“Last year marked 50 years of Israeli military occupation, with no signs of abatement in Palestinian children’s vulnerability to injury and abusive military arrest in the West Bank… Israeli forces’ misuse of crowd control weapons caused critical and permanent injuries to some children while others endured ill-treatment amid high rates of military detention.”

“Israeli forces killed 14 children in the Occupied Palestinian Territory (OPT) during 2017 … In addition, nine-year-old Mohammad Abu Hdaf died on December 6 due to injuries sustained during an Israeli drone strike in the Gaza Strip in 2014.”

“Israeli forces routinely employ the use of excessive force and intentional lethal force in situations not justified by international norms, which in some incidents may amount to extrajudicial or wilful killings … The United Nations Office for the Coordination of Humanitarian Affairs (OCHA) reported at least 961 child injuries at the hands of Israeli forces in 2017.”

“Between February and November, an average of 310 Palestinian children were in the Israeli prison system each month for “security offences,” according to Israel Prison Service (IPS) data. Among them were an average of 60 children between the ages of 12 and 15.”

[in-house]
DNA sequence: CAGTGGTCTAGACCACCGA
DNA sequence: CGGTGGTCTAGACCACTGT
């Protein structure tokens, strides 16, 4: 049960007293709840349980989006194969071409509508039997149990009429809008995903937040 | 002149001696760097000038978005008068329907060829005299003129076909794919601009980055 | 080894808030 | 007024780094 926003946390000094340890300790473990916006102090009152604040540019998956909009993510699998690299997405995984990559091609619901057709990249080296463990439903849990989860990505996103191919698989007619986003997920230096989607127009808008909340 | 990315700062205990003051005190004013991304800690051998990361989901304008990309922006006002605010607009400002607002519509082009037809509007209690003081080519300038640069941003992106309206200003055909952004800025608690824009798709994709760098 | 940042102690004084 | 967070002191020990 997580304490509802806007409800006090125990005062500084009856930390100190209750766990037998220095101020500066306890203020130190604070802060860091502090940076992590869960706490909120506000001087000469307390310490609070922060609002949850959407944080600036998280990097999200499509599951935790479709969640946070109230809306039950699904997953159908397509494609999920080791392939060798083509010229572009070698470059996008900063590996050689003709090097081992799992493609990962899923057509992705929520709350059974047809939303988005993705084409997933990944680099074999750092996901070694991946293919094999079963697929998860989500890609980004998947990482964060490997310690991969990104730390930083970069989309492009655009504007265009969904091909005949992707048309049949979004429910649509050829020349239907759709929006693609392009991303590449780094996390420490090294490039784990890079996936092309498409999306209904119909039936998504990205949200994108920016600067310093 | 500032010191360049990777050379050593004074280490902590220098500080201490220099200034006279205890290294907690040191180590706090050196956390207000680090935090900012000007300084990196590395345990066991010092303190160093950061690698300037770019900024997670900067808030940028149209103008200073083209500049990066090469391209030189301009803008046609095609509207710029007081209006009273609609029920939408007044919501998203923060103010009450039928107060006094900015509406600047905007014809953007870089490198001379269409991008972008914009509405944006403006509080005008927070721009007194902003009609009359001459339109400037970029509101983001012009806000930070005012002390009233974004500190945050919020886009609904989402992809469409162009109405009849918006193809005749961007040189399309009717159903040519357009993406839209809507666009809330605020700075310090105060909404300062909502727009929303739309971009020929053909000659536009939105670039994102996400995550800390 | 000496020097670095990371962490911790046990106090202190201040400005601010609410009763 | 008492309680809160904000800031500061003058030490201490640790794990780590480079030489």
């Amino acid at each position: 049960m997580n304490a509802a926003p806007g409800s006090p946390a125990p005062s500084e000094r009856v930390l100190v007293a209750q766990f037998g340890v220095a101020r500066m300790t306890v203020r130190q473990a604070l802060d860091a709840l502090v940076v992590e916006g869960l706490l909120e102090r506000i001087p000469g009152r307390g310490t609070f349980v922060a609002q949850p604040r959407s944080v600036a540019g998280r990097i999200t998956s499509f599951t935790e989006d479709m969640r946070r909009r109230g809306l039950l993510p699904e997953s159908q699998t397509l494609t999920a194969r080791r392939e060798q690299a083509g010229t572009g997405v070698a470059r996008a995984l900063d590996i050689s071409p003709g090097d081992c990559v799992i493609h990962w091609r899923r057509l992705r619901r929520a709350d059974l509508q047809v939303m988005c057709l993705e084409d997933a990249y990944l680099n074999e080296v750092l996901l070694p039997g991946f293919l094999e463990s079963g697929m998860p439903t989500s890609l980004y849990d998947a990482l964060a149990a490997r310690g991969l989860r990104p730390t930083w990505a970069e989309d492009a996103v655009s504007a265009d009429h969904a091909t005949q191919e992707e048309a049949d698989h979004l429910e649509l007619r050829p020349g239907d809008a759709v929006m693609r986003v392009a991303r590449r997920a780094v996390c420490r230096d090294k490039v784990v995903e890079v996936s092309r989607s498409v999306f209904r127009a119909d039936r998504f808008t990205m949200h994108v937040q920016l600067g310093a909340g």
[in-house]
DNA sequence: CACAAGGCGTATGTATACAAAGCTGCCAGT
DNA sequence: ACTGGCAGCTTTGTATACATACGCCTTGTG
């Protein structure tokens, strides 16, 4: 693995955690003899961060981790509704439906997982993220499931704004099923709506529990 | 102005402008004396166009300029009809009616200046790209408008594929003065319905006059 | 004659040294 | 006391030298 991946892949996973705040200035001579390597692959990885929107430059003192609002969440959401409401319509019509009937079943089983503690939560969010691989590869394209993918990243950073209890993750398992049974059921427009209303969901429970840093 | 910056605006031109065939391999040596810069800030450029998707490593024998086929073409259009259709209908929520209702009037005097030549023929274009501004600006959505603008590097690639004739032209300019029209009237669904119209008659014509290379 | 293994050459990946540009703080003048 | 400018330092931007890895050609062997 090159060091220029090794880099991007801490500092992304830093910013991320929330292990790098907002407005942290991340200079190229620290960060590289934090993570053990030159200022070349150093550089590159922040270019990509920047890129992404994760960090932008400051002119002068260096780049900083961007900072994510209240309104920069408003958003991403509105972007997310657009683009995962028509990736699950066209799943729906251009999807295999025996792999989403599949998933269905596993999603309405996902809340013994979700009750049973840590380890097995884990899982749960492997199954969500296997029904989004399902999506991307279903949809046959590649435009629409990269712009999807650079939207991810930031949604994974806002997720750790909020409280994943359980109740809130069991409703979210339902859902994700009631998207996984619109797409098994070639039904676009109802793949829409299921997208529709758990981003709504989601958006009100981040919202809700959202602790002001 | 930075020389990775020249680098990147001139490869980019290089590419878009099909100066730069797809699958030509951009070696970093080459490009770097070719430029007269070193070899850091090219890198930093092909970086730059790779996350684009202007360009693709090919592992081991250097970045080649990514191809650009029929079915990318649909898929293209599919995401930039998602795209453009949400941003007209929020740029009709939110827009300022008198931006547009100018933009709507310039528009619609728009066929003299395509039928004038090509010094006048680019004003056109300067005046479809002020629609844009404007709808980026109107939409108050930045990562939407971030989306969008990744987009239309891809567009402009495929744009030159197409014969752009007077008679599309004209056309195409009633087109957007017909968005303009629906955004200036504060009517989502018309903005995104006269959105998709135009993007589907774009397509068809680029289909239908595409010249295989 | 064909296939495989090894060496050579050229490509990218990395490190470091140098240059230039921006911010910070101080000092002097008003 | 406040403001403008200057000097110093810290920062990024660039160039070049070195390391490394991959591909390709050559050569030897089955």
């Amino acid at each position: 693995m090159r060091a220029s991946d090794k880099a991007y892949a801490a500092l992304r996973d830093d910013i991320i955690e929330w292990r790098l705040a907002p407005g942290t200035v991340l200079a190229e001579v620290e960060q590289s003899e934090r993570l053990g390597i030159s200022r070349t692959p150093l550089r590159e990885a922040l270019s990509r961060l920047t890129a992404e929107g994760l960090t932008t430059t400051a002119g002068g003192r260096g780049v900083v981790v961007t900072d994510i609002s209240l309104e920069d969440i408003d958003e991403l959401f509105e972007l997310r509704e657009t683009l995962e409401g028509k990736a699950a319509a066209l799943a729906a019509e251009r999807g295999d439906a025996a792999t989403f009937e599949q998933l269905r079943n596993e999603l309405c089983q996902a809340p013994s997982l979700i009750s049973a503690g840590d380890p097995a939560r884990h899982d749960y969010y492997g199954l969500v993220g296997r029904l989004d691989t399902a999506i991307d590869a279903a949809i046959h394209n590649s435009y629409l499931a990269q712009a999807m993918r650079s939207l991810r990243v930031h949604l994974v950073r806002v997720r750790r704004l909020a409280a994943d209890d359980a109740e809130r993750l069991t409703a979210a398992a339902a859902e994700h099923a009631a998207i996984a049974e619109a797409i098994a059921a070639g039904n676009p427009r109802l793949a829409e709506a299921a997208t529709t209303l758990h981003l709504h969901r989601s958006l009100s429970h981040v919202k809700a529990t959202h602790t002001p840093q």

“Israel has the dubious distinction of being the only country in the world that systematically prosecutes an estimated 500 to 700 children each year in military courts lacking fundamental fair trial rights. Children within the Israeli military system commonly report physical and verbal abuse from the moment of their arrest, and coercion and threats during interrogations.”

“Louay al-Mansi, a Palestinian prisoner in charge of juveniles at Israel’s Ofer military prison, told DCIP that some 78 children arrived in December, more than doubling the number of child detainees to be newly incarcerated in the military facility from the month before.”

“DCIP collected affidavits from 137 West Bank children detained and prosecuted under the jurisdiction of Israeli military courts in 2017. The data shows that 74.5 percent of children endured some form of physical violence following arrest and 62 percent were verbally abused, intimidated, or humiliated.”

“Of the 137 children, 26 were held in solitary confinement for interrogation purposes for an average period of 12 days. The longest period of isolation for a child that DCIP documented in 2017 was 23 days.”

Irish Times, 26th January 2016